The Queen officially opened the National Cyber Security Centre (NCSC) yesterday- the single, central body for cyber security at a national level.
Staff in Victoria, central London, will be joined by experts from GCHQ and the private sector to help identify threats.
At the time, Chancellor of the Exchequer Philip Hammond said: “The new National Cyber Security Centre will provide a hub of world-class, user-friendly expertise for businesses and individuals, as well as rapid response to major incidents.”
Hammond said the government’s 2015 Strategic Defence and Security Review classified cyber as a Tier One threat to the UK, and outlined the actions the government needed to take to secure the country.
According to the National Cyber Security 2016-2021 report, NCSC’s role will be to manage national cyber incidents, provide an authoritative voice and centre of expertise on cyber security, and deliver tailored support and advice to government departments, the devolved administrations, regulators and businesses.
“The NCSC will analyse, detect and understand cyber threats, and will also provide its cyber security expertise to support the government’s efforts to foster innovation, support a thriving cyber security industry, and stimulate the development of cyber security skills,” the report said.
There were 188 cyber attacks classed by the NCSC as Category Two or Three during the last three months.
And even though the UK has not experienced a Category One attack – the highest level, an example of which would have been the theft of confidential details of millions of Americans from the Office of Personnel Management – there is no air of complacency at the NCSC’s new headquarters.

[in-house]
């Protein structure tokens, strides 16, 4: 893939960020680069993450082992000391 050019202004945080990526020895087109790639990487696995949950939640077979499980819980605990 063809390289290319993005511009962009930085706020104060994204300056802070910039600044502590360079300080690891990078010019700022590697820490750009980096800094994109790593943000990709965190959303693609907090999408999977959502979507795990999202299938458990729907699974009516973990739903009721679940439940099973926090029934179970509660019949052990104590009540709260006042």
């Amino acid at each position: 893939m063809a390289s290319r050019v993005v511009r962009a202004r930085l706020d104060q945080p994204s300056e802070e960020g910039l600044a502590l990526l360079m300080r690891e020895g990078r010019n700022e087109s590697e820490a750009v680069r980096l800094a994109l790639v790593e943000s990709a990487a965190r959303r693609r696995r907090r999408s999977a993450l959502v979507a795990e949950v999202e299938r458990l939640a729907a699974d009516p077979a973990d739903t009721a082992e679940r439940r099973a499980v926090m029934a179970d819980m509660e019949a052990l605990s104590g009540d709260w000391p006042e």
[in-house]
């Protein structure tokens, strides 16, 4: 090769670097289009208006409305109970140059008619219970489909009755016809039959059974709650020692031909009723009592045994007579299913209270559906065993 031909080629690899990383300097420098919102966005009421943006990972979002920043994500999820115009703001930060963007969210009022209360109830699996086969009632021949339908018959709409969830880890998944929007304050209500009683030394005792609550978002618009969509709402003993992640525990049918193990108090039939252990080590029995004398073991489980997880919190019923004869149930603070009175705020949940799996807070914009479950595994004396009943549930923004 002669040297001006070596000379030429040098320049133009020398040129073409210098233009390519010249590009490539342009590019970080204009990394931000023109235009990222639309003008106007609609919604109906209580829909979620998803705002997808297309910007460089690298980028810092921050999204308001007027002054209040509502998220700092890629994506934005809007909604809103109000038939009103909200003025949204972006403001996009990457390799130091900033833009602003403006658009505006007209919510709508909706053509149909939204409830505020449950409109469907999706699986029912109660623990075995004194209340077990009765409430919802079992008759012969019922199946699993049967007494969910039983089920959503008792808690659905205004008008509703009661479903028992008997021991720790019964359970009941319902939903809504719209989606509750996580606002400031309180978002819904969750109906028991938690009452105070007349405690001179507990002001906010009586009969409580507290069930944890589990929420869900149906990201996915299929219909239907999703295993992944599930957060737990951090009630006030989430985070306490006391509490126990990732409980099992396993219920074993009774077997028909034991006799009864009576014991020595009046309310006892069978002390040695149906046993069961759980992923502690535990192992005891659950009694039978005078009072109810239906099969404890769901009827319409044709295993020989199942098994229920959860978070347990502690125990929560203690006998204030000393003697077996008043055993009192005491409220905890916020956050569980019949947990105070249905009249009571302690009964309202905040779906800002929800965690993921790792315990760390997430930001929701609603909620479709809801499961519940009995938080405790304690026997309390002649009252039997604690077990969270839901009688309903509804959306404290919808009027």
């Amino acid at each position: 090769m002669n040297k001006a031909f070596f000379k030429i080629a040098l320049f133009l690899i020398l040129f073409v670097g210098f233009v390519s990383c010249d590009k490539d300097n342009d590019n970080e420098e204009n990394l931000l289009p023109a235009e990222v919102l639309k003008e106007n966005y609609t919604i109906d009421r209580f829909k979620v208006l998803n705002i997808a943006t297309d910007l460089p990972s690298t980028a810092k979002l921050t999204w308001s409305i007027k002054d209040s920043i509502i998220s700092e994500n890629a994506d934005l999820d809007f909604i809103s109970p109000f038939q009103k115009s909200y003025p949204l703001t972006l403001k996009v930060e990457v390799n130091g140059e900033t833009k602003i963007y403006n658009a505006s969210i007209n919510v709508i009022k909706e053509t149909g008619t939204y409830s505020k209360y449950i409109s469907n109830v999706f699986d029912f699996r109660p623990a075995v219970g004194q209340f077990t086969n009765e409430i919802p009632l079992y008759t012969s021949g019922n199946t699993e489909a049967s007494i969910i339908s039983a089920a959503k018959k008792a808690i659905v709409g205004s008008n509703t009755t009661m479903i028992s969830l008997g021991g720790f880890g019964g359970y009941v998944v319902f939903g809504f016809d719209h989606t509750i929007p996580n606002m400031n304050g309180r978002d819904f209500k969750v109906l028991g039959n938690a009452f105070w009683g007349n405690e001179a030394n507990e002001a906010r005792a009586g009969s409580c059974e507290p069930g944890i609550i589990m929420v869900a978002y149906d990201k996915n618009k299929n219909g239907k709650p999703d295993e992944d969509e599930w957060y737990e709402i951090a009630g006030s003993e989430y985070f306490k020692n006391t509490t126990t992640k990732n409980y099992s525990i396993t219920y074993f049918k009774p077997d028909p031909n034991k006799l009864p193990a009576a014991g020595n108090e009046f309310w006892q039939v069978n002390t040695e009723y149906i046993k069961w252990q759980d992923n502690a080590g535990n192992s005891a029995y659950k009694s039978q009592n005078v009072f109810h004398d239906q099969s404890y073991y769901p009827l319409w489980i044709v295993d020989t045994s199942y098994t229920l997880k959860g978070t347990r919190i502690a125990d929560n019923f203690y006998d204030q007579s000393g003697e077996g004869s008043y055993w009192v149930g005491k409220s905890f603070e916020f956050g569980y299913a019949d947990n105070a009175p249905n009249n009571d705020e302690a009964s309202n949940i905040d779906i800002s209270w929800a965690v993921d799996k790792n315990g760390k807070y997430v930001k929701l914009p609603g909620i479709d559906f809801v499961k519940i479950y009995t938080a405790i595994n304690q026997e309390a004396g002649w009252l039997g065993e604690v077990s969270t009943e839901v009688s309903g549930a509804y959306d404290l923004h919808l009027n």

Ciaran Martin, the centre’s chief executive, said “We have had significant losses of personal data, significant intrusions by hostile state actors, significant reconnaissance against critical national infrastructure – and our job is to make sure we deal with it in the most effective way possible.”
As well as protecting against and responding to high-end attacks on government and business, the NCSC also aims to protect the economy and wider society.
The UK is one of the most digitally dependent economies, with the digital sector estimated to be worth over £118 billion per year – which means the country has much to lose.
It is not just a crippling cyber-attack on infrastructure that could turn out the lights which worries officials, but also a loss of confidence in the digital economy from consumers and businesses, as a result of criminals exploiting online vulnerabilities.
A sustained effort was required by government and private sector working together to make the UK the hardest possible target, officials say.
Russia has been the focus of recent concern, following claims it used cyber-attacks to interfere with the recent US presidential election.
“I think there has been a significant change in the Russian approach to cyber-attacks and the willingness to carry it out, and clearly that’s something we need to be prepared to deal with,” Mr Martin said.